Skip to main content

Paul Draper's 2009 SPR Presidential Address

In his 2009 presidential address to the Society for Philosophy of Religion, Draper presents a paper arguing that theists bear a heavy burden of proof. His argument is based on an application of his new theory of intrinsic probability for the probability calculus. First, he briefly explains his theory of intrinsic probability, and why it's superior to Richard Swinburne's. He then applies his theory by showing resultant problems for generating good Bayesian arguments for theism. The audio of Draper's address can be found here.

Welcome to the cutting edge, kiddies.

Comments

Luke said…
ex-apologist,

You deconverted while in graduate school studying philosophy of religion?

Did you finish your dissertation yet?
exapologist said…
Hi Luke,

You deconverted while in graduate school studying philosophy of religion?

Yes, I deconverted while doing a PhD in Philosophy.

Did you finish your dissertation yet?

Ask me this question in about a month. ;-)
Luke said…
Cool.

Say, do you have any tips for getting access to philosophy of religion journals and articles without being a student/faculty at an academic university?
exapologist said…
Hi Luke,

An amazing new online resource (thanks largely to David Chalmers and others), is Philpapers. You can use it to browse journals, search by author, title, subject, etc. There is then a list of papers that answer to the search, with links to them. If the link takes you to a journal that doesn't let you access the article, you can often just google the author + "department of philosophy", and the paper will be at the philosopher's department webpage. If all else fails, you can always go to your closest university library to get the article you're looking for.

Best,

EA

Popular posts from this blog

Epicurean Cosmological Arguments for Matter's Necessity

One can find, through the writings of Lucretius, a powerful yet simple Epicurean argument for matter's (factual or metaphysical) necessity. In simplest terms, the argument is that since matter exists, and since nothing can come from nothing, matter is eternal and uncreated, and is therefore at least a factually necessary being.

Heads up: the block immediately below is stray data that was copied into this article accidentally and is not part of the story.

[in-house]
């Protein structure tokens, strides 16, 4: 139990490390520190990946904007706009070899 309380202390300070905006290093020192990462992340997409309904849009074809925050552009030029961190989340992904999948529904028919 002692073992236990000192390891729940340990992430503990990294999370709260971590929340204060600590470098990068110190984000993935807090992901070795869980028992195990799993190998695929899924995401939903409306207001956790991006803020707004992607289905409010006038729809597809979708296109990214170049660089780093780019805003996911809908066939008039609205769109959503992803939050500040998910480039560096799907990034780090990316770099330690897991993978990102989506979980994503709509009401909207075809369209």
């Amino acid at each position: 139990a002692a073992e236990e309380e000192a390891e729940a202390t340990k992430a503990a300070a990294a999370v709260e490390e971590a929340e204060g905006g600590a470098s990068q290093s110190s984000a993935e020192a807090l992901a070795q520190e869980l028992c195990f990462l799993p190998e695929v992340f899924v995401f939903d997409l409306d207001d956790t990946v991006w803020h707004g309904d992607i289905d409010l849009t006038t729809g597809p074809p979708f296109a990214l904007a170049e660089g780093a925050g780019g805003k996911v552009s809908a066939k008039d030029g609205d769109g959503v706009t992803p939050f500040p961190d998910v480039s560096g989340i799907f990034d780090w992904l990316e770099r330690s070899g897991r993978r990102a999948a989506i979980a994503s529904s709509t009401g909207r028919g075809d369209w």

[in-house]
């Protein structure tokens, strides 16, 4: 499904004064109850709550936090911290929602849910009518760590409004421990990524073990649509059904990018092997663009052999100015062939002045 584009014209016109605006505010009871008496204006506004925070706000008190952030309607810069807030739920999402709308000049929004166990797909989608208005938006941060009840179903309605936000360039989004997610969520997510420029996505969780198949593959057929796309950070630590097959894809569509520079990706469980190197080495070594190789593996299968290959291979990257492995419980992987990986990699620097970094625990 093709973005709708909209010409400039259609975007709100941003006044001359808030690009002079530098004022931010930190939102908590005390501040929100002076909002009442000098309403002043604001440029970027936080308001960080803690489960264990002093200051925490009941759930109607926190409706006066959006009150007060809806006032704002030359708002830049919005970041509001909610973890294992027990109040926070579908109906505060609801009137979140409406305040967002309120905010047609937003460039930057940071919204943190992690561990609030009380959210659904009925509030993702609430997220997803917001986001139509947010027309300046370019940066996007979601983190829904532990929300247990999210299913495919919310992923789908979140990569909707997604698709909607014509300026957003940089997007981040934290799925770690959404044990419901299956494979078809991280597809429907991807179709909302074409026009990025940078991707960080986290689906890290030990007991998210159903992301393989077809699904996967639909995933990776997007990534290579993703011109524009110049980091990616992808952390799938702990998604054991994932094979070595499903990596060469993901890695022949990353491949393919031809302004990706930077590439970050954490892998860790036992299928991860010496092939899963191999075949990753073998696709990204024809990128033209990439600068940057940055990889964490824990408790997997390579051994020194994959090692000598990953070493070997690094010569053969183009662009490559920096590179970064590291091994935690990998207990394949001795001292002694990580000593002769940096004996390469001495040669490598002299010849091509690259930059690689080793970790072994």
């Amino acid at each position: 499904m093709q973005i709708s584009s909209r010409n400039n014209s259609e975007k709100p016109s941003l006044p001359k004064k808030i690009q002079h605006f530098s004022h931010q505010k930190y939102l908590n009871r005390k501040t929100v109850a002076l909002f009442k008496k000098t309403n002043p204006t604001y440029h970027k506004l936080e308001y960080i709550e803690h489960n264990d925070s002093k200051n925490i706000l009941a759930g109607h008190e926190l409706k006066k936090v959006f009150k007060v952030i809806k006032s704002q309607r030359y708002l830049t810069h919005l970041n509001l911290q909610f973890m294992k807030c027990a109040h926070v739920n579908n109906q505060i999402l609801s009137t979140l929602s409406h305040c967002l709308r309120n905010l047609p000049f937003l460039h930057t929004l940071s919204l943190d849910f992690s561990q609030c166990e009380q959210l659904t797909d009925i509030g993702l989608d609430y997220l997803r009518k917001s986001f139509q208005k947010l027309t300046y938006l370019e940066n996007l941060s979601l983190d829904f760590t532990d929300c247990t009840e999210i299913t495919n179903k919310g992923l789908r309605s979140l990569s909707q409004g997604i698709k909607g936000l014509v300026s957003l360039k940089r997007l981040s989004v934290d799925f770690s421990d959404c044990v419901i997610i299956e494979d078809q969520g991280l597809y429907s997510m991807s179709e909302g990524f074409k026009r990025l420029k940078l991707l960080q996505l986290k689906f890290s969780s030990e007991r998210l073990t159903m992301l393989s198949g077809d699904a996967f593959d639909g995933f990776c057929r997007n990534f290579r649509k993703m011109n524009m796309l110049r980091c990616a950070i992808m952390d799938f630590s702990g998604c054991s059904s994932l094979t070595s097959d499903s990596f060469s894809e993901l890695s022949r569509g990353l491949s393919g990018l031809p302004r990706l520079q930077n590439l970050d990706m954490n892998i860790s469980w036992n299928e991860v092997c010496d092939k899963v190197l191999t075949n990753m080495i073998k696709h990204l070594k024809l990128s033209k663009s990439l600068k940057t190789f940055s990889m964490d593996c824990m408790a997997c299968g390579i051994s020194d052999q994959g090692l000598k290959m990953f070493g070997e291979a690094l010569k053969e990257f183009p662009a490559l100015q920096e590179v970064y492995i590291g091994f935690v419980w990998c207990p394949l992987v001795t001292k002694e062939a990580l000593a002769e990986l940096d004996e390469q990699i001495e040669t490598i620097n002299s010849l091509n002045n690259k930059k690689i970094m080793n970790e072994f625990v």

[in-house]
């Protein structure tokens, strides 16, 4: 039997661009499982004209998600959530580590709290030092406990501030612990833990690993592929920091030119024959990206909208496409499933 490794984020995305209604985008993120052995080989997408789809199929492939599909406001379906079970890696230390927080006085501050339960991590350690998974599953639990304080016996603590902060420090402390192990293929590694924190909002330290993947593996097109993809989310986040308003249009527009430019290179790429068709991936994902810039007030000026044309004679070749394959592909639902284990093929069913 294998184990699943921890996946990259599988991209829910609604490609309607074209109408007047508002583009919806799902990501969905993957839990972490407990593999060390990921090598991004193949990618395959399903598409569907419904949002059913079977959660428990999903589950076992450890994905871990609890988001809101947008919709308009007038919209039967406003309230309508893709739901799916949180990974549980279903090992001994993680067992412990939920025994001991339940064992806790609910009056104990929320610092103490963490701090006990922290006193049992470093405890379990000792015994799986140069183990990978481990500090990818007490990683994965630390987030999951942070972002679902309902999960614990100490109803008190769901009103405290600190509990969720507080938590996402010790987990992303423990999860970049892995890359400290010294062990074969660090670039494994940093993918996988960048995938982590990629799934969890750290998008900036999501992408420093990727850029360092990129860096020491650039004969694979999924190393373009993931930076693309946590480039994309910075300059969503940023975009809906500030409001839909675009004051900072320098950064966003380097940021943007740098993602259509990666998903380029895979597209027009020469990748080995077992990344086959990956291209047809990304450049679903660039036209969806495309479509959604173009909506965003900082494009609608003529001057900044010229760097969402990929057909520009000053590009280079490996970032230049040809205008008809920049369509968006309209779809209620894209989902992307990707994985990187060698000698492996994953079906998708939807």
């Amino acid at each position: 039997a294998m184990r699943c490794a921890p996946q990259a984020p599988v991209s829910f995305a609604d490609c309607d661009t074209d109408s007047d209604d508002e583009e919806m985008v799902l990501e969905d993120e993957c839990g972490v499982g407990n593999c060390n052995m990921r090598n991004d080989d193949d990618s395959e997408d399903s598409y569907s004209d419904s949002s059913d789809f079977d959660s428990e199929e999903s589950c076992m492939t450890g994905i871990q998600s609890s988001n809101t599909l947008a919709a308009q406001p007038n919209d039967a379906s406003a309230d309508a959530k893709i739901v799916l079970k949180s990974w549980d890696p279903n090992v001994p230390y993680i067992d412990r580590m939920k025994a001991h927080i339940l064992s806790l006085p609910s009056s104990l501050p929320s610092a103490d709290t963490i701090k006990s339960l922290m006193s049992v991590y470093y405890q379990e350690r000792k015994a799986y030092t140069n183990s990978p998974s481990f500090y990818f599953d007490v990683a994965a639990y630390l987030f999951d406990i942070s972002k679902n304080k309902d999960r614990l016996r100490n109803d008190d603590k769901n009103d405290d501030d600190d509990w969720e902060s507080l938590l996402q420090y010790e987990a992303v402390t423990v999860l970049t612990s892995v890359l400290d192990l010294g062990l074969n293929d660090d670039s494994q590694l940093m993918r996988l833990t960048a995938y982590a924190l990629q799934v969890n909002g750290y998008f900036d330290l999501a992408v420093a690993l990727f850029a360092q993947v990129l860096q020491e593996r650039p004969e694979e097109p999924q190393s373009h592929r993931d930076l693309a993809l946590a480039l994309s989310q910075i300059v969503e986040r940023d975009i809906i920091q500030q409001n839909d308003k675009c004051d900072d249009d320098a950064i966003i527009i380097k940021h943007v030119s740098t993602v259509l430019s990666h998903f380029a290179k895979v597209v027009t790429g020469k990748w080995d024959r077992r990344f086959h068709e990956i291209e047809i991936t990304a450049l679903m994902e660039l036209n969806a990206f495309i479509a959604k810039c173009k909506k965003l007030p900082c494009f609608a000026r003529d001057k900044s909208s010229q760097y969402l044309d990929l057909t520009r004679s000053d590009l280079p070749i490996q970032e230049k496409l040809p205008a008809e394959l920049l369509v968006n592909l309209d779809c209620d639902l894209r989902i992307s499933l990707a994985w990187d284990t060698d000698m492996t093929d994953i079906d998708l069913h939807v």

A stronger version of Epicurus' core argument can be developed by adding an appeal to something in the neighborhood of origin essentialism. The basic line of reasoning here is that being uncreated is an essential property of matter, and thus that the matter at the actual world is essentially uncreated.
Yet stronger versions of the argument could go on from there by appealing to the principle of sufficient reason to argue that whatever plays the role of being eternal and essentially uncreated does not vary from world to world, and thus that matter is a metaphysically necessary being.
It seems to me that this broadly Epicurean line of reasoning is a co…

Notes on Mackie's "Evil and Omnipotence"

0. Introduction
0.1 Mackie argues that the problem of evil proves that either no god exists, or at least that the god of Orthodox Judaism, Christianity, and Islam, does not exist. His argument is roughly the same version of the problem of evil that we’ve been considering.
0.2 Mackie thinks that one can avoid the conclusion that God does not exist only if one admits that either God is not omnipotent (i.e., not all-powerful), or that God is not perfectly good. 0.3 However, he thinks that hardly anyone will be willing to take this route. For doing so leaves one with a conception of a god that isn’t worthy of worship, and therefore not religiously significant.
0.4 After his brief discussion of his version of the problem of evil, he considers most of the main responses to the problem of evil, and concludes that none of them work.

1. First Response and Mackie's Reply
1.1 Response: Good can’t exist without evil; evil is a necessary counterpart to good.
1.2 Mackie’s reply:
1.2.1 this see…

Notes on Swinburne, "On Why God Allows Evil"

Notes on Swinburne’s “Why God Allows Evil”

1. The kinds of goods a theistic god would provide: deeper goods than just “thrills of pleasure and times of contentment” (p. 90). For example:
1.1 Significant freedom and responsibility
1.1.1 for ourselves
1.1.2 for others
1.1.3 for the world in which they live
1.2 Valuable lives
1.2.1 being of significant use to ourselves
1.2.2 being of significant use to each other

2. Kinds of evil
2.1 Moral evil: all the evil caused or permitted by human beings, whether intentionally or through negligence (e.g., murder, theft, etc.)
2.2 Natural evil: all the rest: evil not caused or permitted by human beings (e.g., suffering caused by hurricanes, forest fires, diseases, animal suffering, etc.)

3. The gist of Swinburne’s answer to the problem of evil: God cannot – logically cannot -- give us the goods of significant freedom, responsibility and usefulness without thereby allowing for the possibility of lots of moral and natural evil. This is why he has al…